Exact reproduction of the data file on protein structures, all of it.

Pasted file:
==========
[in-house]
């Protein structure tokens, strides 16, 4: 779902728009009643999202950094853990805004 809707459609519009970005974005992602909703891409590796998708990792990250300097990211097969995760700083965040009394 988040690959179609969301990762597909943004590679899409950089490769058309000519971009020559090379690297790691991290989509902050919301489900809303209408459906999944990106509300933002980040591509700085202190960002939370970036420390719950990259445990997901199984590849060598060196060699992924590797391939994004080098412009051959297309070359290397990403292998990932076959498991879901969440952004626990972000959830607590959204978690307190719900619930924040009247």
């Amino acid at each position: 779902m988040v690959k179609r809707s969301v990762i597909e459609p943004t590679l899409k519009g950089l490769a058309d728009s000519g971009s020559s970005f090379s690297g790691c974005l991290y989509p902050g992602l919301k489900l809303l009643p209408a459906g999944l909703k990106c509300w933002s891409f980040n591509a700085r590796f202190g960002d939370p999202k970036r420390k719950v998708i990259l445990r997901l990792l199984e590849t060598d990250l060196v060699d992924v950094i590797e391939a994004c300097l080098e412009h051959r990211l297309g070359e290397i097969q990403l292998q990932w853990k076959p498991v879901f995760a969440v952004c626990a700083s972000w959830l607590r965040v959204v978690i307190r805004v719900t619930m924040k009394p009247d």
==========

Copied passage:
[in-house]
């Protein structure tokens, strides 16, 4: 779902728009009643999202950094853990805004 809707459609519009970005974005992602909703891409590796998708990792990250300097990211097969995760700083965040009394 988040690959179609969301990762597909943004590679899409950089490769058309000519971009020559090379690297790691991290989509902050919301489900809303209408459906999944990106509300933002980040591509700085202190960002939370970036420390719950990259445990997901199984590849060598060196060699992924590797391939994004080098412009051959297309070359290397990403292998990932076959498991879901969440952004626990972000959830607590959204978690307190719900619930924040009247």
């Amino acid at each position: 779902m988040v690959k179609r809707s969301v990762i597909e459609p943004t590679l899409k519009g950089l490769a058309d728009s000519g971009s020559s970005f090379s690297g790691c974005l991290y989509p902050g992602l919301k489900l809303l009643p209408a459906g999944l909703k990106c509300w933002s891409f980040n591509a700085r590796f202190g960002d939370p999202k970036r420390k719950v998708i990259l445990r997901l990792l199984e590849t060598d990250l060196v060699d992924v950094i590797e391939a994004c300097l080098e412009h051959r990211l297309g070359e290397i097969q990403l292998q990932w853990k076959p498991v879901f995760a969440v952004c626990a700083s972000w959830l607590r965040v959204v978690i307190r805004v719900t619930m924040k009394p009247d």